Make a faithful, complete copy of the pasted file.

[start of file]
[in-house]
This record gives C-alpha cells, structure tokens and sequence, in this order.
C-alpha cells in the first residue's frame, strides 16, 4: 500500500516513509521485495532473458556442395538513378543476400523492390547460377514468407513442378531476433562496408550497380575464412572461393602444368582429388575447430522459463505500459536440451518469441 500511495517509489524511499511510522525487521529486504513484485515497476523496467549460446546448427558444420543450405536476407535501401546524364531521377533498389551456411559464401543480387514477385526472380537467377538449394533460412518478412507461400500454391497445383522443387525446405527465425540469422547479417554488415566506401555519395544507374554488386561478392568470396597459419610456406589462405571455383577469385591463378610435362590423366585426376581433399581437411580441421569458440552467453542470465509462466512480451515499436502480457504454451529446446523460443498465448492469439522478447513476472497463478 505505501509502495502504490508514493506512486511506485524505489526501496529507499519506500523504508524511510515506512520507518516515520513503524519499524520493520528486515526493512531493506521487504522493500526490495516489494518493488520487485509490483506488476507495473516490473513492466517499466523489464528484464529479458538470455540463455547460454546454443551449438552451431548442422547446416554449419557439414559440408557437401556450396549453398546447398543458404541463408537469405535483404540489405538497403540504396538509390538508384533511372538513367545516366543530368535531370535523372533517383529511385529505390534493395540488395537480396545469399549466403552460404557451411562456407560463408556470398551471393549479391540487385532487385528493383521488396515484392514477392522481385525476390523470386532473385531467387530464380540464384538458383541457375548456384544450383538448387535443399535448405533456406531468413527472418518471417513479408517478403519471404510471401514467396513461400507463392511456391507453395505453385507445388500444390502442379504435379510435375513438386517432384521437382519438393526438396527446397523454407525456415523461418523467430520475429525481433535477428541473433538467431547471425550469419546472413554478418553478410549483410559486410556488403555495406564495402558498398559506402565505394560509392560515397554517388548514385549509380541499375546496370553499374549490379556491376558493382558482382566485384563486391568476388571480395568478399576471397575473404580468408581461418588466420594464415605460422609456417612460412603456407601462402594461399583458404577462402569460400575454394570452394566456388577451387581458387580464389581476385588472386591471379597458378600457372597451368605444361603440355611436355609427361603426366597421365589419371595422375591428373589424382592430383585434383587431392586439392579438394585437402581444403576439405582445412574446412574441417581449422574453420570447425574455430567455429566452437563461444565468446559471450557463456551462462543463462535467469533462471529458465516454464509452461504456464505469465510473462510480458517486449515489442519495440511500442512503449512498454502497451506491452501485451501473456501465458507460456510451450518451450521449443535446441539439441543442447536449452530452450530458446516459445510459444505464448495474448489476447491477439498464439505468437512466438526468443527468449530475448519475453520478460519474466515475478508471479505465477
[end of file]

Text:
[in-house]
This record gives C-alpha cells, structure tokens and sequence, in this order.
C-alpha cells in the first residue's frame, strides 16, 4: 500500500516513509521485495532473458556442395538513378543476400523492390547460377514468407513442378531476433562496408550497380575464412572461393602444368582429388575447430522459463505500459536440451518469441 500511495517509489524511499511510522525487521529486504513484485515497476523496467549460446546448427558444420543450405536476407535501401546524364531521377533498389551456411559464401543480387514477385526472380537467377538449394533460412518478412507461400500454391497445383522443387525446405527465425540469422547479417554488415566506401555519395544507374554488386561478392568470396597459419610456406589462405571455383577469385591463378610435362590423366585426376581433399581437411580441421569458440552467453542470465509462466512480451515499436502480457504454451529446446523460443498465448492469439522478447513476472497463478 505505501509502495502504490508514493506512486511506485524505489526501496529507499519506500523504508524511510515506512520507518516515520513503524519499524520493520528486515526493512531493506521487504522493500526490495516489494518493488520487485509490483506488476507495473516490473513492466517499466523489464528484464529479458538470455540463455547460454546454443551449438552451431548442422547446416554449419557439414559440408557437401556450396549453398546447398543458404541463408537469405535483404540489405538497403540504396538509390538508384533511372538513367545516366543530368535531370535523372533517383529511385529505390534493395540488395537480396545469399549466403552460404557451411562456407560463408556470398551471393549479391540487385532487385528493383521488396515484392514477392522481385525476390523470386532473385531467387530464380540464384538458383541457375548456384544450383538448387535443399535448405533456406531468413527472418518471417513479408517478403519471404510471401514467396513461400507463392511456391507453395505453385507445388500444390502442379504435379510435375513438386517432384521437382519438393526438396527446397523454407525456415523461418523467430520475429525481433535477428541473433538467431547471425550469419546472413554478418553478410549483410559486410556488403555495406564495402558498398559506402565505394560509392560515397554517388548514385549509380541499375546496370553499374549490379556491376558493382558482382566485384563486391568476388571480395568478399576471397575473404580468408581461418588466420594464415605460422609456417612460412603456407601462402594461399583458404577462402569460400575454394570452394566456388577451387581458387580464389581476385588472386591471379597458378600457372597451368605444361603440355611436355609427361603426366597421365589419371595422375591428373589424382592430383585434383587431392586439392579438394585437402581444403576439405582445412574446412574441417581449422574453420570447425574455430567455429566452437563461444565468446559471450557463456551462462543463462535467469533462471529458465516454464509452461504456464505469465510473462510480458517486449515489442519495440511500442512503449512498454502497451506491452501485451501473456501465458507460456510451450518451450521449443535446441539439441543442447536449452530452450530458446516459445510459444505464448495474448489476447491477439498464439505468437512466438526468443527468449530475448519475453520478460519474466515475478508471479505465477